In this era of fast fashion, the sheer volume of clothing produced is staggering—over 100 billion garments annually. However, this prolific production comes at a cost, fueling a culture where clothing is often treated as disposable. A “wear it once” mentality prevails, leading to an alarming trend where consumers buy 60% more clothing items, but each garment is kept for only half as long.

This immense production volume results in an overwhelming amount of textile waste. It’s estimated that every second, a garbage truck’s worth of textiles is discarded globally. Landfills, in turn, bear the burden of this textile deluge, with some regions facing an overflow that could take decades or even centuries to decompose.

Synthetic fibres, the backbone of many fast fashion items, add another layer to the problem. Fabrics like polyester and nylon shed microplastics during washing, contributing to water pollution and posing a threat to marine life.

Fast fashion’s reliance on chemicals, from dyes to finishes, raises concerns about improper disposal leading to water pollution and soil contamination.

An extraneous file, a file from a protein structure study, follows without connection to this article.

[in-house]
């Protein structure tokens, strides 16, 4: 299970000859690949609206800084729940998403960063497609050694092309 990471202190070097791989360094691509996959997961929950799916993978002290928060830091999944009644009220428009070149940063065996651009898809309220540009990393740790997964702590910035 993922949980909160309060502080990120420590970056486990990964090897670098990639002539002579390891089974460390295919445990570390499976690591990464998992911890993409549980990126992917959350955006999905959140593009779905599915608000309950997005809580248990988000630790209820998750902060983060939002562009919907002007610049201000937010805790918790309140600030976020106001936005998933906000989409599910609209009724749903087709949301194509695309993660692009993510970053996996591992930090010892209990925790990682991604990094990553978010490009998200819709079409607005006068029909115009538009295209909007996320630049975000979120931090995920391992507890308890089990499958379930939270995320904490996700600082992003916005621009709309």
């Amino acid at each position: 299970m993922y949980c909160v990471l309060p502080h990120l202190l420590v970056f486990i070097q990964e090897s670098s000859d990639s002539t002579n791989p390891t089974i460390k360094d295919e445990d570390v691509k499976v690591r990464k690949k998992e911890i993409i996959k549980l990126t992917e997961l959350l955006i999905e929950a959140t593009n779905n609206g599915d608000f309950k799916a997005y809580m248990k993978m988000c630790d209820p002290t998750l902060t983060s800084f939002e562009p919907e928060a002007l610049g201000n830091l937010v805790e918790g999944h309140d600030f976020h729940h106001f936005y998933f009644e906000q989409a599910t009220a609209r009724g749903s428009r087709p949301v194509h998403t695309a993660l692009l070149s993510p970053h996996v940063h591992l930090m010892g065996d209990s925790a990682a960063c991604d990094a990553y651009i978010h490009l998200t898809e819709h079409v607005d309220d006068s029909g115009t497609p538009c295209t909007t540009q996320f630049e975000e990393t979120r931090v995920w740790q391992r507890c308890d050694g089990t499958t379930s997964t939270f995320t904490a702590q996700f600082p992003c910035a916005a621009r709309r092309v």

The water footprint of fast fashion is astonishing, with approximately 2,700 litres of water needed to produce a single cotton T-shirt. This water-intensive process places considerable strain on global water resources.

Beyond the environmental impact, the human cost of fast fashion cannot be ignored. The pressure to produce quickly and at low costs often results in exploitative labour practices in supply chains, where workers endure unsafe conditions and meagre wages.

The carbon emissions of fast fashion looms large as well. From manufacturing to transportation, every stage in the lifecycle of a garment contributes to carbon emissions, making the industry a significant player in the climate crisis.

Fast Fashion Is Made Of Plastic

When we think about reducing plastic usage, our minds often turn to single-use items like straws, bags, and packaging. However, a less obvious but equally important source of plastic is lurking in our wardrobes. Surprisingly, much of the clothing we wear is, in essence, made from plastic. Fast fashion, in particular, has a heavy reliance on synthetic fibres which are essentially forms of plastic.

Materials such as polyester, acrylic, and nylon, common staples in fast fashion garments, are all derived from petrochemicals and share the same environmental issues as other forms of plastic. Polyester, for instance, is the most widely used fabric in clothing, and it’s essentially a type of plastic made from petroleum. When we wash these synthetic fabrics, they shed microplastics – tiny pieces of plastic less than five millimetres in length. These microplastics can end up in our oceans, contributing to the larger issue of plastic pollution which is harmful to marine life and can make its way up the food chain.